Tag: across the globe

Paisley Palace

Modern India takes great care and pride to retain the extraordinary refinement of its many palaces, old temples and ancient forts. We’ve fondly named our newest delivery, Paisley Palace. From the stunning marble dome of the Taj Mahal to the ornate arches of the Mysore Palace to the spectacular paintings that adorn the Amer Fort, there is no lack of inspiration in the architecture in India. Many of our designs in this collection are named after these great palaces! Take a look at the history of these great sites to better understand the story behind the design.


The Amer Fort was built by the conqueror Raja Man Singh who ruled from 1590-1614 AD. On our visit here, we rode painted elephants and admired the red curtains that framed the fort. We were inspired by the elaborate painted motifs on the walls and ceilings in the Jaipur City Palace.

Sounds of India

See this man playing the kaimacha, a bowed string instrument used in folk music from the region of Rajasthan.

See this man playing the kaimacha, a bowed string instrument used in folk music from the region of Rajasthan.

The unique and rich music of India spans many genres from fusion to classical with a varied range of instruments. The striking sounds of the sitar have influenced many musicians – even all the way into popular Western music rock & roll music. Check out our playlist to see why the Beatles and The Rolling Stones were so drawn to the mystical sounds of the sitar. Don’t forget to listen to “The Sun Won’t Set” by Norah Jones and Anoushka Shankar – sitar virtuoso Ravi Shankar’s daughters.

Have You Traveled to India?

We love sharing stories of our travels with you here on Studio T. It’s a great way for us to connect with you and convey the story behind our collection. Our hope is that our sense of adventure resonates with you and your little citizens!

Do you love to travel like we do? Have you ever traveled to India? If you’re up for it, we would love to collaborate on a guest post. Your story may be featured in our monthly newsletter! Fill out our poll below and we’ll be in touch!

Interested in sharing your adventures? Learn more about our Foreign Correspondents program here.

Marigold Flowers: A Symbol of Celebration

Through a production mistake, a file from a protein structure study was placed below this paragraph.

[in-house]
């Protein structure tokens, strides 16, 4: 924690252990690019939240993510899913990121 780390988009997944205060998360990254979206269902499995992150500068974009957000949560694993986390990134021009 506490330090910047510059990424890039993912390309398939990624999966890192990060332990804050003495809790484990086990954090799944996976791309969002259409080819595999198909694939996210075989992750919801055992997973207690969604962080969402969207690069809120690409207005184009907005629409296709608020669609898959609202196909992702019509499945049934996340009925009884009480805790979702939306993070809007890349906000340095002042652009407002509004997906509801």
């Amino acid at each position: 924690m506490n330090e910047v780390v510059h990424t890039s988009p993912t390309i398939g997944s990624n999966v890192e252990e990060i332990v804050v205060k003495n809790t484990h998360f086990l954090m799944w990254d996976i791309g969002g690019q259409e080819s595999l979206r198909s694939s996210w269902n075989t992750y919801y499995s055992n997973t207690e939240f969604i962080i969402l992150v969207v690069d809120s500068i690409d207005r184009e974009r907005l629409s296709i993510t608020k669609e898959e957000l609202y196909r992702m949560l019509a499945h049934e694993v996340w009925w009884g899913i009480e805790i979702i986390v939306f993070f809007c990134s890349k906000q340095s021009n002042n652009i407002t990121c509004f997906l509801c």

marigolds 1

A garden of marigolds…. orange, yellow and rust,
Bright, soft and rich, touched with golden dust.
Quiet and regal, sun kissed and fair,
Basil – citrus fragrance that mellows the moist air.
A thousand smiling marigolds, a thousand smiling suns,
Sweet nectar, ambrosia, for natures gentle ones.

Woven into garlands, yellow with tips of red,
Woven into memories with many a words unsaid.

-A poem by Nishu Mathur

Kabini Forest Reserve Safari Trip

kabini-2Animals play an important role in our designs at Tea Collection. When we traveled to India, we were fortunate to go on a river safari through the Kabini Forest Reserve in Nagarahole National Park in Karnataka, located in southwest India. Karantaka has long been a favored destination, dating back to the 1800’s when viceroys, rulers and members of the British East India company would come to hunt. Today, the animals are fiercely protected and the reserve operates as an eco-tourism resort and wildlife preserve. The guides hope to inspire the guests and help them understand their role in preserving the gifts of nature. It was an amazing way to see the landscape, interact with the safari guides and get an up close look at all the wonderful animals indigenous to India!

kabini 1The Kabini Forest Reserve has a lush green landscape that surrounds a large river. Many people flock from all over to have a chance to see an elephant or at times, a tiger! We rode in a jeep through the forest to try and spot monkeys, birds and deer.

Naamkaran: A Naming Ceremony


Every culture has different traditions surrounding the birth of a little one, each celebration being unique but with a central theme of love and happiness. In the Hindu religion, many Indians practice the ceremony of Naamkaran, in which a new baby is named. In Sanskrit, “naam” means name and “karan” means to create. Traditionally, Naamkaran is held anywhere from the eleventh to twelfth day after the baby is born and before the baby’s first birthday. Family members and friends gather to celebrate the baby and the women are central figures in the ceremony and they carry many of the main rituals. A baby’s name is very important and parents usually take many things into consideration before settling on a name. Some parents look at the day and time of the baby’s birth, or look to astrology, numerology, music and mythology.  The purpose of the ceremony is to celebrate the birth of the new baby and to welcome and bless it with a prosperous life. We named many of the pieces in our new collection after traditional Indian names. Learn more about the names of some of our baby and newborn pieces below!